How Do I Become a Clinical Social Worker?
Explore the career requirements for clinical social workers. Get the facts about education and licensure requirements, salary, and potential job growth to determine if this is the right career for you.
What Does a Clinical Social Worker Do?
Clinical social workers help people with mental, emotional and behavioral issues by diagnosing their specific problems and implementing treatments. They work with clients, who suffer from mental illnesses like depression or anxiety, to figure out what their needs are in order to develop plans to address and treat their issues. They assist with problems and changes that clients are facing, including crisis situations like abuse. Clinical social workers inform patients of community resources available to them and follow up with them to see how they're coping. They use programs and a variety of services to better meet the needs of clients and often communicate with patients' doctors to effectively coordinate treatment.
The following chart gives you an overview about entering this field.
|Degree Required||Master's degree|
|Training Required||2 years supervised clinical experience|
|Education Field of Study||Social work|
|Key Responsibilities||Evaluate client mental health issues and diagnose condition; devise treatment plan; provide individual or group therapy; teach patient coping skills and behavioral modification techniques|
|Licensure and/or Certification||Clinical social workers must be licensed in all states|
|Job Growth (2018-2028)||18% for all mental health and substance abuse social workers*|
|Median Salary (2018)||$44,840 for all mental health and substance abuse social workers*|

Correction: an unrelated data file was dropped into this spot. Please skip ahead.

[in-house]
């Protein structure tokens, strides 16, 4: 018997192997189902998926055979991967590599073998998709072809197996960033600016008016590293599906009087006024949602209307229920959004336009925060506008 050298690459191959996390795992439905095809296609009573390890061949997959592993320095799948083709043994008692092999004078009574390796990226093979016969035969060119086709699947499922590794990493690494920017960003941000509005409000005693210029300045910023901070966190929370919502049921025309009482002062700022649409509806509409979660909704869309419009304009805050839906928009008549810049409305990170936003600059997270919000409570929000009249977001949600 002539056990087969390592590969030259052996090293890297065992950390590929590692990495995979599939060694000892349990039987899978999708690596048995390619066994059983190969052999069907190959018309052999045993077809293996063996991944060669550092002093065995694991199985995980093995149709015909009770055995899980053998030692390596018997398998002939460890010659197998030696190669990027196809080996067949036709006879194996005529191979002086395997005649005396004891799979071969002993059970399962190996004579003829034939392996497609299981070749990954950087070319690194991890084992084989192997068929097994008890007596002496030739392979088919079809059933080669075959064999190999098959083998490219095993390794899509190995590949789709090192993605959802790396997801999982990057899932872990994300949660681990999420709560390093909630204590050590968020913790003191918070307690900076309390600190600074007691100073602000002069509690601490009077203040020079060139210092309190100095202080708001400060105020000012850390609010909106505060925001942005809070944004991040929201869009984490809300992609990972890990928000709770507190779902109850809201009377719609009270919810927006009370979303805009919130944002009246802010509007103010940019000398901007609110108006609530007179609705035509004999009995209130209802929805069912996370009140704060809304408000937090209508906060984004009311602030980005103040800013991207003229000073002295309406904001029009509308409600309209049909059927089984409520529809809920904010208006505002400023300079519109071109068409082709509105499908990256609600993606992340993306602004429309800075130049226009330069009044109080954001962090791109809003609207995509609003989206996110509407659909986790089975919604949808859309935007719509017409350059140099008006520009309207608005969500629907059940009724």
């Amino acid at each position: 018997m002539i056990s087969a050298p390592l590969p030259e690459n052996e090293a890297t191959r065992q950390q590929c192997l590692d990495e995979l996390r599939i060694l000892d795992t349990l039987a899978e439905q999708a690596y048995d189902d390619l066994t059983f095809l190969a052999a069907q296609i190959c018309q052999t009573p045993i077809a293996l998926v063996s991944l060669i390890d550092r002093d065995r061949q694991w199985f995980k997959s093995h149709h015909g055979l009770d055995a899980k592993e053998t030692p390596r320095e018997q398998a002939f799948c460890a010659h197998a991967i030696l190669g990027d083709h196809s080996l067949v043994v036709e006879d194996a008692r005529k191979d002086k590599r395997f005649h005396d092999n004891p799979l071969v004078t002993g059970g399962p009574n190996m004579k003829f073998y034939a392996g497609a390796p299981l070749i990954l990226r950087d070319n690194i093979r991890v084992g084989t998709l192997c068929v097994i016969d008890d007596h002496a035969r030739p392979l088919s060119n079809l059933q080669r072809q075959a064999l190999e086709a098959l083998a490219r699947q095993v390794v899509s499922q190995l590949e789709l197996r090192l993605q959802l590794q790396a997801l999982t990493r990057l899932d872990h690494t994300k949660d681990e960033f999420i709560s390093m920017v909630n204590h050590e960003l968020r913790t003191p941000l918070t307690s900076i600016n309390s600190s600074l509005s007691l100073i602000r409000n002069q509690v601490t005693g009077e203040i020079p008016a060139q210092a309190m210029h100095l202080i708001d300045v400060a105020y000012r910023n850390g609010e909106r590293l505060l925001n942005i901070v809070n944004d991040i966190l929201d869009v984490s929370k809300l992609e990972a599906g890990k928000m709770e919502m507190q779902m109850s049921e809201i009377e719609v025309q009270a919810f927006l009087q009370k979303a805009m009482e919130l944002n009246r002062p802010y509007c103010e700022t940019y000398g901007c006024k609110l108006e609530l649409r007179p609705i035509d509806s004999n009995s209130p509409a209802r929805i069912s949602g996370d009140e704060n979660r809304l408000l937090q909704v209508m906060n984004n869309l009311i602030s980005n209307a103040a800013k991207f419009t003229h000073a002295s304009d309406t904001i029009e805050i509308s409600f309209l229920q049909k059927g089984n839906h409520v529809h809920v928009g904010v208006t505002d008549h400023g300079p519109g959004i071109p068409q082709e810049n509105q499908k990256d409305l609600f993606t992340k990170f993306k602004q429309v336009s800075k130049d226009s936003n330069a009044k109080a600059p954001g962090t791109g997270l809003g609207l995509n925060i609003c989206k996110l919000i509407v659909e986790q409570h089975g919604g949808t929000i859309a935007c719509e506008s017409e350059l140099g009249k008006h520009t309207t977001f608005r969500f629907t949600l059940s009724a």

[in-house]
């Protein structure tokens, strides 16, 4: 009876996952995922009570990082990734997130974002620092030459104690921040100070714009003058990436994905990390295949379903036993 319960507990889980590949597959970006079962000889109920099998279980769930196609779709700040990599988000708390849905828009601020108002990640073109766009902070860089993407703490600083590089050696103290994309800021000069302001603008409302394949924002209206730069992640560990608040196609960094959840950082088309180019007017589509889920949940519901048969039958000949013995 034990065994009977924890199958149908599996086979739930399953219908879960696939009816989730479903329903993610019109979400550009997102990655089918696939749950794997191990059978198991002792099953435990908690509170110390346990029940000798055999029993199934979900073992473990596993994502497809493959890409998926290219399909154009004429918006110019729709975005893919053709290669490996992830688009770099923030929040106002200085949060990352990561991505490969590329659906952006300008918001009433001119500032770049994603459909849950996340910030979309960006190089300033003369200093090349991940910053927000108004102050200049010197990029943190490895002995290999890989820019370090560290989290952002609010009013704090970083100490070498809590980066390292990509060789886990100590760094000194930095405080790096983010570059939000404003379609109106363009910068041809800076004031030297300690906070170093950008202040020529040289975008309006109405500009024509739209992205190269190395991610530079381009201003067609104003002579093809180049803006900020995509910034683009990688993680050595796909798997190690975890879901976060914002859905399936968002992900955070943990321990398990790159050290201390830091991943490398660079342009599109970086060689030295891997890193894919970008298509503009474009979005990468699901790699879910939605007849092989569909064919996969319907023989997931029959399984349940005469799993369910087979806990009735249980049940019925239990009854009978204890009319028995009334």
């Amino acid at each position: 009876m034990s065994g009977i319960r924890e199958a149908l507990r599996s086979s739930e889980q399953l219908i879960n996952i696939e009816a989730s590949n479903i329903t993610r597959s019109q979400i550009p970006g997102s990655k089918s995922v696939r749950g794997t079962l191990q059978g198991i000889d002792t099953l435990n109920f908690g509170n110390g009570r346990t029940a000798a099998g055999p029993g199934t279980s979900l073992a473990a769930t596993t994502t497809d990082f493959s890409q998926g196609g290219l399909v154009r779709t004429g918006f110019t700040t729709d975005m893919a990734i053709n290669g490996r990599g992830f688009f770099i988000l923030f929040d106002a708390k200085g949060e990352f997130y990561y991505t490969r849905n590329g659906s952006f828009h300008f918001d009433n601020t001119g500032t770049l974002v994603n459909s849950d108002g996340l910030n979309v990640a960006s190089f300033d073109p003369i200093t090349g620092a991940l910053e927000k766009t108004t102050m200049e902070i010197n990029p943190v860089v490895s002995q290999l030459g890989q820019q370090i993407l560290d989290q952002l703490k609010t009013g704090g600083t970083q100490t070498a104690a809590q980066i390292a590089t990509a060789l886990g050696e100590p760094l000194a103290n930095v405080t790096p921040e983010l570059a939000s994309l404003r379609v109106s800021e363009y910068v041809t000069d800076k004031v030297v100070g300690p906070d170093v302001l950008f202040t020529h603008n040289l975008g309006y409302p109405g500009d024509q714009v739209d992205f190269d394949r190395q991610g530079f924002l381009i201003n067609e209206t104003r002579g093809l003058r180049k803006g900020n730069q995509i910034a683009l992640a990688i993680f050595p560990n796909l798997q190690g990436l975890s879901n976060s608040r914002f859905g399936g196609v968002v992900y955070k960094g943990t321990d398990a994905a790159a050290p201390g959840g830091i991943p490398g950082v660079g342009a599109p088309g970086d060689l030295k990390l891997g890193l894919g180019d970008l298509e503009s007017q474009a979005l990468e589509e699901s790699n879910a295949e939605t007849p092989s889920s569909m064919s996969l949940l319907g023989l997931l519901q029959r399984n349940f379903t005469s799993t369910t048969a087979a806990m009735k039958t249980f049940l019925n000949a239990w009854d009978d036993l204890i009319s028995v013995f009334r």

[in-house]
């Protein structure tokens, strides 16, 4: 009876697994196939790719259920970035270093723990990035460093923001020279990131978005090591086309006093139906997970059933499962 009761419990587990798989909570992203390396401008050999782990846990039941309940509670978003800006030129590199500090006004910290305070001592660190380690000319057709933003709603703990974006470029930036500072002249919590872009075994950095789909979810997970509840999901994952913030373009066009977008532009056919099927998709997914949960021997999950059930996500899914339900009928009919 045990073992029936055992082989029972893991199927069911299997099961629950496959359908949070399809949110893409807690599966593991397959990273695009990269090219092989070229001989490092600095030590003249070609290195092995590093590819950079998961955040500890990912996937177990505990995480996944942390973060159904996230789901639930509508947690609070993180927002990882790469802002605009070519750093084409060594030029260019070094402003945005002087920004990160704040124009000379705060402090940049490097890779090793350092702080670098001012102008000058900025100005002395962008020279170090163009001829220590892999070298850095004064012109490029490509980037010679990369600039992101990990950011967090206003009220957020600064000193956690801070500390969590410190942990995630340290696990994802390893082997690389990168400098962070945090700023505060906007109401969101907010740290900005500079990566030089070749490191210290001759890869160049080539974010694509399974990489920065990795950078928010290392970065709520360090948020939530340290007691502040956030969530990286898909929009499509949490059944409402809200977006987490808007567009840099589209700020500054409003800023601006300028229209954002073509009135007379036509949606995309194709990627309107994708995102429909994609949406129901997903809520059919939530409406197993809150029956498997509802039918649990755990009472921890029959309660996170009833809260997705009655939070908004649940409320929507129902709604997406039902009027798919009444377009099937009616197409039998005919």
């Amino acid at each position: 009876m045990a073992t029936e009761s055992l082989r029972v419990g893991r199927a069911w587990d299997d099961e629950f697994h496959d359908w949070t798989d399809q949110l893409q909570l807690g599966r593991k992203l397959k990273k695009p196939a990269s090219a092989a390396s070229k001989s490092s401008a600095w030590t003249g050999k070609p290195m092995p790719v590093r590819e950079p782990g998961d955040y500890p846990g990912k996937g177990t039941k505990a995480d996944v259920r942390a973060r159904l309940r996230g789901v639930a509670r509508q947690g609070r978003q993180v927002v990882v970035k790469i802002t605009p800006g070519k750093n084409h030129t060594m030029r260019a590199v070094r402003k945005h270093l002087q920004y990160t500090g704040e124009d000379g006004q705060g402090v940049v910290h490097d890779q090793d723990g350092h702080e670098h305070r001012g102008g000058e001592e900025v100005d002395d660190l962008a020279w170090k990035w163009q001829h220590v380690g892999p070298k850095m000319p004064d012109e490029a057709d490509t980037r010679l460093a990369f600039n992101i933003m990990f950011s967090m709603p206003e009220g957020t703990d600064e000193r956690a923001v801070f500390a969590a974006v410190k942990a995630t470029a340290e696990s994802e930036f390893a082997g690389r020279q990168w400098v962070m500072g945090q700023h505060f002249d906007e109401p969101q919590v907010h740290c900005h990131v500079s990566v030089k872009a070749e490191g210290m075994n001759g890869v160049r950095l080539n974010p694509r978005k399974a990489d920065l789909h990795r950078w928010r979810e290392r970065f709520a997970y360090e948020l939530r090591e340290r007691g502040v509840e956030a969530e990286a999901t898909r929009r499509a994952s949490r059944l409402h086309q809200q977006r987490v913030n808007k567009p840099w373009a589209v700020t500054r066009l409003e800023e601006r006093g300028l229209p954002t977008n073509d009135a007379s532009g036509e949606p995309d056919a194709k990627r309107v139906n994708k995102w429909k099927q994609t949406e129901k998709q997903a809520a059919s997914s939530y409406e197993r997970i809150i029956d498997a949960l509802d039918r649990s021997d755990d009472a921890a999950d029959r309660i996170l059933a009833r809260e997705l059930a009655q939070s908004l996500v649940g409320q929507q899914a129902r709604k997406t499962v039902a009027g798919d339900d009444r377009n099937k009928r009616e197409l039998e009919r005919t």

Source: *U.S. Bureau of Labor Statistics
What Is a Clinical Social Worker?
As a social worker, you help people improve their lives by helping them solve everyday issues and cope with problems. This process could include helping someone deal with a life-threatening illness or assisting an individual with conflict resolution in family relationships. A clinical social worker is any type of social worker who has achieved the required level of education and licensing to work in a clinical setting. A licensed clinical social worker is also the only type of social worker who can provide psychotherapy services to clients.
Many clinical social workers focus on mental and behavioral health issues, which is why the terms 'clinical social worker' and 'mental health and substance abuse social worker' are sometimes used interchangeably. As of 2005, the National Association of Social Workers (NASW) defined clinical social workers as the nation's largest group of behavioral health practitioners (www.socialworkers.org). Thus, your job may include diagnosing and treating people with a wide range of problems, like behavioral disorders or emotional issues. You could also specialize in another area of social work, such as child and family social work or medical and public health social work.